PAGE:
If you’ve been following medical news recently, you may have seen the allegations made against a Florida hospital chain this summer, questioning the need for many of the cardiac procedures performed by their doctors. These cases, unfortunately, are not unique.
Performing costly and invasive procedures at the risk of a patient and the benefit of a physician is undeniably wrong, and raises countless ethical questions regarding patient rights. As our firm pursues a similar case against St. Joseph Medical Center for allegedly implanting coronary stents in patients who did not need them, it is important to understand that these problems are rooted in an incredibly complex medical system.
For this reason, the stories gleaned from mounting lawsuits can inform a broader understanding of health care.
How are unnecessary procedures identified?
In the investigation at St. Joseph, experts overseeing reviews of patient records from January 2007 to May 2009 identified over 500 procedures that may have been unnecessary based on a variety of criteria, including levels of coronary artery blockage.
Many procedures performed by one particular doctor, Dr. Mark Midei, showed records with artery blockage at rates lower than 50%, the baseline criteria for stenting during that time. Had any other doctor viewed these patient records, the procedure likely would not have occurred. As further result of the unnecessary stenting, patient records were falsified creating a situation where other physicians would be provided with, and rely upon, inaccurate and untruthful information concerning the patient’s level of coronary artery disease.
Studies have concluded that getting a second opinion may be the best route for patients who would voluntarily elect to undergo a stent procedure. Unfortunately, this may not be so simple in emergency situations.
Implanting a stent is still widely-considered a risky and invasive medical procedure, often allowing little room for additional consultations. When a patient undergoes a cardiac catheterization-during which a thin tube is inserted into a blood vessel and travels to the heart-a doctor can perform many of the necessary diagnostic tests to measure a patient’s heart functionality and recommend treatment. If a patient’s artery blockage (as measured by tests such as a coronary angiography) warrants a stent to increase blood flow, the physician will implant a stent during this procedure.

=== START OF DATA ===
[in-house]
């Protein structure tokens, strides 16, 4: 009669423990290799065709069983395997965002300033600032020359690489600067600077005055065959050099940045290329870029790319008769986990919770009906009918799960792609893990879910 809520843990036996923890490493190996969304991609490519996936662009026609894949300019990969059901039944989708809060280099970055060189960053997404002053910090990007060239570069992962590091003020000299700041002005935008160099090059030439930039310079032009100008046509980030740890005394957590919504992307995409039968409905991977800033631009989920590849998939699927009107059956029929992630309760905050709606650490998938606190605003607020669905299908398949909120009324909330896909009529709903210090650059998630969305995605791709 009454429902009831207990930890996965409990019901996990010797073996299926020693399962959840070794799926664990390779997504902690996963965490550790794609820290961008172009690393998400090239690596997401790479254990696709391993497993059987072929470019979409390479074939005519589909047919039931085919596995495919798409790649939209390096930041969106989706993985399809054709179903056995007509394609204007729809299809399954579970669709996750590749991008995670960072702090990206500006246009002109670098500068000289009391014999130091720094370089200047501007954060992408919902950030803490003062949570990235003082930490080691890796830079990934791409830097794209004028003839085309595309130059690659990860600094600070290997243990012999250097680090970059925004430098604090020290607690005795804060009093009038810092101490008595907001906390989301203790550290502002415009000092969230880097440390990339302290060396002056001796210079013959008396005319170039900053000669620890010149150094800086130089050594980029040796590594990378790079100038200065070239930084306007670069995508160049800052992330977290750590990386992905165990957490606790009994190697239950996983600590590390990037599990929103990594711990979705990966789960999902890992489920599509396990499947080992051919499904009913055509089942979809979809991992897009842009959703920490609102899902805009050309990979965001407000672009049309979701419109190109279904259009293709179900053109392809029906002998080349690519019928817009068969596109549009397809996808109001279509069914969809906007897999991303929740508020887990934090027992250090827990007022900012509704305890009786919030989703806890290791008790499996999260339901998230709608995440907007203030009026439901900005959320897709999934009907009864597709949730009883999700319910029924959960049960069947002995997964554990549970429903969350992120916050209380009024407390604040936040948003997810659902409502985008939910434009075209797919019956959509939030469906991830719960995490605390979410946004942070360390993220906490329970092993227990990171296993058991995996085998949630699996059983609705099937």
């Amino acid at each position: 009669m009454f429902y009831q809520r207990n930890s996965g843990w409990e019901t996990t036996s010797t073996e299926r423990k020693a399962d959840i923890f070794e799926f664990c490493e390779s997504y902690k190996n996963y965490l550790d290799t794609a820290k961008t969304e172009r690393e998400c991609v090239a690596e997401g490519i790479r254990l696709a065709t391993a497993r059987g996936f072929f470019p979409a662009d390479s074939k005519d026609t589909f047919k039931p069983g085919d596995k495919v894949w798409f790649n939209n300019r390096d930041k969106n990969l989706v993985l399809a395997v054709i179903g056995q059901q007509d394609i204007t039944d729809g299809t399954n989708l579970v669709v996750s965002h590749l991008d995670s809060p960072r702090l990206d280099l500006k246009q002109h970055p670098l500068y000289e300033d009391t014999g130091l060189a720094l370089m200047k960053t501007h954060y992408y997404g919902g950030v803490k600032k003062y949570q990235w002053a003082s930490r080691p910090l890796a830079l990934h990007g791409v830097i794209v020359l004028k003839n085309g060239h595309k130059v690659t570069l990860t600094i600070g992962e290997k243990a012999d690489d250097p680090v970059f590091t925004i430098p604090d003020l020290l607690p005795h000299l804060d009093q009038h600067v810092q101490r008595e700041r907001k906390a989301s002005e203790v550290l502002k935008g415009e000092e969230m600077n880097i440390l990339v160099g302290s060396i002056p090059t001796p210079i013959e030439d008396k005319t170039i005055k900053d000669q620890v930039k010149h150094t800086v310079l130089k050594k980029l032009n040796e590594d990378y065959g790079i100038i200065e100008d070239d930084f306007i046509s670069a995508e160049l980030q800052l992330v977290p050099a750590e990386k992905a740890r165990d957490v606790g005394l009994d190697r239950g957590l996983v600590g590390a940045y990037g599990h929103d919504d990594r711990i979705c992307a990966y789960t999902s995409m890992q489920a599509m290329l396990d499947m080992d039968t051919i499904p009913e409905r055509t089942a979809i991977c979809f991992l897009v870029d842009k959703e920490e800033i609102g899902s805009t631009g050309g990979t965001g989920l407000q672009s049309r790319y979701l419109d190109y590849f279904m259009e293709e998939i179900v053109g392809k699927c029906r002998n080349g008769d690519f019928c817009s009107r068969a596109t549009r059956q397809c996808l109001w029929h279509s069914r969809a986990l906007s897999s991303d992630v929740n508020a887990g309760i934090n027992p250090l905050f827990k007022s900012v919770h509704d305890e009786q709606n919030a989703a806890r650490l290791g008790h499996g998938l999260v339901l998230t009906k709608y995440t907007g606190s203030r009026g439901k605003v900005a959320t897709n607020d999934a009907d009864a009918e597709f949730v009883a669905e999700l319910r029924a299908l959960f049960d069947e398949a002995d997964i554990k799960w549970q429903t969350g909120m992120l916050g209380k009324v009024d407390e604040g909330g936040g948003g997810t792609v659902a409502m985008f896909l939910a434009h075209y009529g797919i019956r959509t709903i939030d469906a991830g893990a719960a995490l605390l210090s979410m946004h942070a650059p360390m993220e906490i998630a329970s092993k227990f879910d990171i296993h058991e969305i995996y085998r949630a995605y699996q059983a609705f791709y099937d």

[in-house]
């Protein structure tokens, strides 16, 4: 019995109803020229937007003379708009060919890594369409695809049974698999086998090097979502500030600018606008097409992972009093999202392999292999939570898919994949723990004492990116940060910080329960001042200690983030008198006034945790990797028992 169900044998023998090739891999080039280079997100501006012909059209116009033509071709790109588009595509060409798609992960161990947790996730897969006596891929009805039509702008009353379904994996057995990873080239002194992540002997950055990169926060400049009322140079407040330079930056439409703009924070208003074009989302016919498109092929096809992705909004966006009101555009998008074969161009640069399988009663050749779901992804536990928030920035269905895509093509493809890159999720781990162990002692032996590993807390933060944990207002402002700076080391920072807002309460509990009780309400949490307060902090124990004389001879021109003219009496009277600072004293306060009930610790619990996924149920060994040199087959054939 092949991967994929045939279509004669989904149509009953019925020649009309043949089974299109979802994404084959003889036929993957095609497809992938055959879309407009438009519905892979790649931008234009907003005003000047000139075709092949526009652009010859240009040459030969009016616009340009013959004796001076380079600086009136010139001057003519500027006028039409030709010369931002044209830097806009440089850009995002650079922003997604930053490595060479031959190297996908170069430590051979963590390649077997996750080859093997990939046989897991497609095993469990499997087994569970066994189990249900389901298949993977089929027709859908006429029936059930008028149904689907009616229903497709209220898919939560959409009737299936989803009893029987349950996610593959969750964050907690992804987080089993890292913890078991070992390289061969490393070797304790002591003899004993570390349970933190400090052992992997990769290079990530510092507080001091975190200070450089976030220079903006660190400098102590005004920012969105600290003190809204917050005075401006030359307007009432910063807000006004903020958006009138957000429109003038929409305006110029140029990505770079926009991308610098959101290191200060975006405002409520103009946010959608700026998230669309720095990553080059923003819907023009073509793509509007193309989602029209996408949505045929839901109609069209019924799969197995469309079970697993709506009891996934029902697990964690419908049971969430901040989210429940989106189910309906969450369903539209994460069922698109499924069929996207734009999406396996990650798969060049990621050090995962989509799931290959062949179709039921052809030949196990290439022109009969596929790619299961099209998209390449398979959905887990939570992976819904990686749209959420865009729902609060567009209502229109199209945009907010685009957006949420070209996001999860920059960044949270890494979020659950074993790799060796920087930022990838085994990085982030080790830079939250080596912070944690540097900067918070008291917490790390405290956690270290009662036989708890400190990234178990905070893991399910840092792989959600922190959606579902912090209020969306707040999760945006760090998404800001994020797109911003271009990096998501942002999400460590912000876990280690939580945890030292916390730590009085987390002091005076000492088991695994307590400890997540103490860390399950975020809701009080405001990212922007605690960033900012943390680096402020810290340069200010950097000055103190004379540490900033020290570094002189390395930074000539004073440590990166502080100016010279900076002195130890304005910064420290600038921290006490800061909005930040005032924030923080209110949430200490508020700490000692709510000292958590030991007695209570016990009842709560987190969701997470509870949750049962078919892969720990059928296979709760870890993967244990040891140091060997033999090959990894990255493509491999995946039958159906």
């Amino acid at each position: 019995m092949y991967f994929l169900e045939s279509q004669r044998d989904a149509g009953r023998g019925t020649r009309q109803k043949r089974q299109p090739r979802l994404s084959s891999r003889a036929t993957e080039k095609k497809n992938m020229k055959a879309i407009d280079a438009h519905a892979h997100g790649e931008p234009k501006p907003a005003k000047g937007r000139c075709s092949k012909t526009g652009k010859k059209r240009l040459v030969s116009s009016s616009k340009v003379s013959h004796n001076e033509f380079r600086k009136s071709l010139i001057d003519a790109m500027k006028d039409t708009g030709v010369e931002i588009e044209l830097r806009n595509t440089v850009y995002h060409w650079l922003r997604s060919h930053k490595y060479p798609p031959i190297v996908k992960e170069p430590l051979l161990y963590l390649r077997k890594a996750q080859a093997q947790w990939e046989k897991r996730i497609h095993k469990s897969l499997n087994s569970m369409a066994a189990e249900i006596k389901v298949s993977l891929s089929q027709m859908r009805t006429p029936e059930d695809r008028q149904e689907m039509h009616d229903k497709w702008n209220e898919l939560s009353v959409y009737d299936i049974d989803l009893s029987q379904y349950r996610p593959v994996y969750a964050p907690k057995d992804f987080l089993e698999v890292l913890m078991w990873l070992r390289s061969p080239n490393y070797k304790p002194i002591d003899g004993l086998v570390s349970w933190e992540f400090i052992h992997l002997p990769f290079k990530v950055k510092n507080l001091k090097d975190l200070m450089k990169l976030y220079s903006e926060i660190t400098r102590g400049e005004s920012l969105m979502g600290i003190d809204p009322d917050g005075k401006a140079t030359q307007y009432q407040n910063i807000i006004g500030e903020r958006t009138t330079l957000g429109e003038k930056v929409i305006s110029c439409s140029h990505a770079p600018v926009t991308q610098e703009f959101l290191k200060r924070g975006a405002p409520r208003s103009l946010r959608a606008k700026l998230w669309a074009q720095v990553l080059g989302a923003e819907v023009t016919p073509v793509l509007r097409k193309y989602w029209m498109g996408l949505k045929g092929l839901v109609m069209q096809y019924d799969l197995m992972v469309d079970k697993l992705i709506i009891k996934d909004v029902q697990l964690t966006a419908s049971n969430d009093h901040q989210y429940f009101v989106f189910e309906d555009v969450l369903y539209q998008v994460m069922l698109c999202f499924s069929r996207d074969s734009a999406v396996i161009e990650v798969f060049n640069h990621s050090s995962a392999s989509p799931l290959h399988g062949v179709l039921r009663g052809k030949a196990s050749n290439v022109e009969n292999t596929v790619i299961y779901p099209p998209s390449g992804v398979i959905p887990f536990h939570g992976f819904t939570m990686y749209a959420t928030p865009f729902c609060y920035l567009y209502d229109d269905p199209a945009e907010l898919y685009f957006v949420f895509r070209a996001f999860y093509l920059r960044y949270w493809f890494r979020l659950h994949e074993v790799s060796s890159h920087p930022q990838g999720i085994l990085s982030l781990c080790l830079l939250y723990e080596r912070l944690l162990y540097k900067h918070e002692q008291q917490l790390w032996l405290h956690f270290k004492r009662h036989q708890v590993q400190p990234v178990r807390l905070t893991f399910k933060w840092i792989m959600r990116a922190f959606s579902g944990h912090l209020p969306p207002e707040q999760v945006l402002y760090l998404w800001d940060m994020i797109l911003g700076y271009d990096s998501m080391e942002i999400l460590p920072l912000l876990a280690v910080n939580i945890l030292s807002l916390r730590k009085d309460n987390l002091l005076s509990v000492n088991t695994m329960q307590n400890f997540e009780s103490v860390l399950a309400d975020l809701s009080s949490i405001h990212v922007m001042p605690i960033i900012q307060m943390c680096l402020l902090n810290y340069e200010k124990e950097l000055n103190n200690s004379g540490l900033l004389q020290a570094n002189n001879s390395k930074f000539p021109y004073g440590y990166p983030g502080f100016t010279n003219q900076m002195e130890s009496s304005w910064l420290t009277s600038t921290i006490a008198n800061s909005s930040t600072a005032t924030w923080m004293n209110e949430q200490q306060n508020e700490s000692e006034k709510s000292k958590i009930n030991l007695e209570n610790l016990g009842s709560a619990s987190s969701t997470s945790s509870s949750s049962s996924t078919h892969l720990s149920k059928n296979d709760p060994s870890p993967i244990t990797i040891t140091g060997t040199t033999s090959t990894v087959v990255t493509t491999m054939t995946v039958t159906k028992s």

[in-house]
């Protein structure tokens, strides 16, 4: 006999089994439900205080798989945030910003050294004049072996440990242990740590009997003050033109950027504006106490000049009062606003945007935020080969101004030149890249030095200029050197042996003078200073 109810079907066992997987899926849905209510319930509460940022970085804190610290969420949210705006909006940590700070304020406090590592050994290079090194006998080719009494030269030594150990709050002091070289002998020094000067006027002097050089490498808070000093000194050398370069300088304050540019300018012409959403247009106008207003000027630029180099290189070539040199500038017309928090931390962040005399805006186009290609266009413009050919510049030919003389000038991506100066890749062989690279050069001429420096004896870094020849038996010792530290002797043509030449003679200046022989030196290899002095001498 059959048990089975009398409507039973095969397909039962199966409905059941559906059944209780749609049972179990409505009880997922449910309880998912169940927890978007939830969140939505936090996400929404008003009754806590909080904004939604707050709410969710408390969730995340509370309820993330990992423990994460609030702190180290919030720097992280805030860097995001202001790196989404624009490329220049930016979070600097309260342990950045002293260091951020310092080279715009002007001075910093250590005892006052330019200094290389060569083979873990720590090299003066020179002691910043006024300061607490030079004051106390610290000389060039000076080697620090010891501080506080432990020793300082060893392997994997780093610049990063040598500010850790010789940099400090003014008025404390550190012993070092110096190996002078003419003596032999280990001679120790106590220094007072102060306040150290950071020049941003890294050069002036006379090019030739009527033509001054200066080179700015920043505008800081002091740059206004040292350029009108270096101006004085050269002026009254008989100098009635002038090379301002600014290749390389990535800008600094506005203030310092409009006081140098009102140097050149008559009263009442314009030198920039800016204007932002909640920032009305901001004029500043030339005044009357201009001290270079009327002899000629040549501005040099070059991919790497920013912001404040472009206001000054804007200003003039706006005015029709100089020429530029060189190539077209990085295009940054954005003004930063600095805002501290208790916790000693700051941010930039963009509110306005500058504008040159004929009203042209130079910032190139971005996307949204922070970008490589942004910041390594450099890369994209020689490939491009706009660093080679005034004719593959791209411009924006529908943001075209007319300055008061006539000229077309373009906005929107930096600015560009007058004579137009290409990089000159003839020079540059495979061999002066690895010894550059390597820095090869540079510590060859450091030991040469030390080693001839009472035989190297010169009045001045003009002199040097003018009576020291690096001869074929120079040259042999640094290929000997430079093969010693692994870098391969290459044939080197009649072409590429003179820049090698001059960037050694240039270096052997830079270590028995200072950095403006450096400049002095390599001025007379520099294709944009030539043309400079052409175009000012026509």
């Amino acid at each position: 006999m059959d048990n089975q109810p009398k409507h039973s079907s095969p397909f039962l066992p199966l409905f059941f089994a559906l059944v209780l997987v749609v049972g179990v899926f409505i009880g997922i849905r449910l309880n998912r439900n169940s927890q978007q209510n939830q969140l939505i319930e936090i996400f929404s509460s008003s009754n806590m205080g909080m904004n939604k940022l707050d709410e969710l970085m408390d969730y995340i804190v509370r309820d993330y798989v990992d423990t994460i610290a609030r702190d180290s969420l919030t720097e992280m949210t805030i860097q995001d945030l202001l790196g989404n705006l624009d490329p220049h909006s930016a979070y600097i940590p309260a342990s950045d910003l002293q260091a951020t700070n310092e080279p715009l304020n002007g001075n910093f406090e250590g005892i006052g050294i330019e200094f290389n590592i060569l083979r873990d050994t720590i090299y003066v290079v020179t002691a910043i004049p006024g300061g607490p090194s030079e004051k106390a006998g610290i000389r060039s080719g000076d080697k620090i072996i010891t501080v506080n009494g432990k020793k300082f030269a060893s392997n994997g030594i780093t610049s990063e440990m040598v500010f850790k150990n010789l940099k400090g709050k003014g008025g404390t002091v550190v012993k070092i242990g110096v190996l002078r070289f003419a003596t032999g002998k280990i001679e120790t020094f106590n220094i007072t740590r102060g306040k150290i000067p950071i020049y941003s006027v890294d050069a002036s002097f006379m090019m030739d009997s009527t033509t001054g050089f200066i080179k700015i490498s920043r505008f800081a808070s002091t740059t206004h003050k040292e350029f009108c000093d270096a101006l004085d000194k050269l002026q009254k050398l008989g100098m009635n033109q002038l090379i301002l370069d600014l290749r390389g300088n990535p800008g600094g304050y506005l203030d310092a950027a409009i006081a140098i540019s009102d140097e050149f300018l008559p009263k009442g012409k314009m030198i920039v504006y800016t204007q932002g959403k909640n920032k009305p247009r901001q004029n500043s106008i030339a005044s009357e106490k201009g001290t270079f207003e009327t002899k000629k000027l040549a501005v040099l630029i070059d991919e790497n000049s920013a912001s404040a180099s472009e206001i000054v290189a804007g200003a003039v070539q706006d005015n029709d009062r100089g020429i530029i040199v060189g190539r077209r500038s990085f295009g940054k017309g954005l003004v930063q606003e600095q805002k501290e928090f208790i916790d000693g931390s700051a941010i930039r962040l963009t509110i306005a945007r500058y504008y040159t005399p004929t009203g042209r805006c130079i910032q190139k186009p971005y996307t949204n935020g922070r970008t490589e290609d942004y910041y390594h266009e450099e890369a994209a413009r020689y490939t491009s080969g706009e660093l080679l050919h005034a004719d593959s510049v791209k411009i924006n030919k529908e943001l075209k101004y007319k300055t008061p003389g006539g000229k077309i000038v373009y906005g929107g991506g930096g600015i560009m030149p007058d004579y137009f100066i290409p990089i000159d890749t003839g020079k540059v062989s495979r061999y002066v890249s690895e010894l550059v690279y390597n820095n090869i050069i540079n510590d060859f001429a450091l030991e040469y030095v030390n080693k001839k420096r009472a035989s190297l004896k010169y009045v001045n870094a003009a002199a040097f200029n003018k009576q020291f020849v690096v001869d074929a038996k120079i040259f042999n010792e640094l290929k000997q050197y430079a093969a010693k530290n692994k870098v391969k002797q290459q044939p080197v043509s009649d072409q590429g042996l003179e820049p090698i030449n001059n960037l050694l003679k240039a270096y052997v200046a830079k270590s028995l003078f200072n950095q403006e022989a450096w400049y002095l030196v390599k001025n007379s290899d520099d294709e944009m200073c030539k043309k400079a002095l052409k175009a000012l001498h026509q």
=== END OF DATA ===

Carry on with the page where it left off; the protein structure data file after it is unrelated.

Patients tend to avoid getting a second opinion because they trust their doctor. Cardiac procedures are typically performed by physicians that are familiar with the patient-and the patient’s medical history-thus sponsoring a level of trust in the doctor and our healthcare system. (Dr. Midei is a noted exception. His work excluded clinical care, and he worked solely as a cardiac interventionalist.) These procedures are also risky and expensive, making it far less appealing to get a second opinion after an angiography.
There are no simple answers here-either how or when to get second opinions, or the larger question of how we as consumers interact with the healthcare system. We hope a better understanding of the issues and complexities that governmedical malpractice will help us all make more informed, appropriate decisions about our health. And ultimately lead to fewer unnecessary, risky procedures.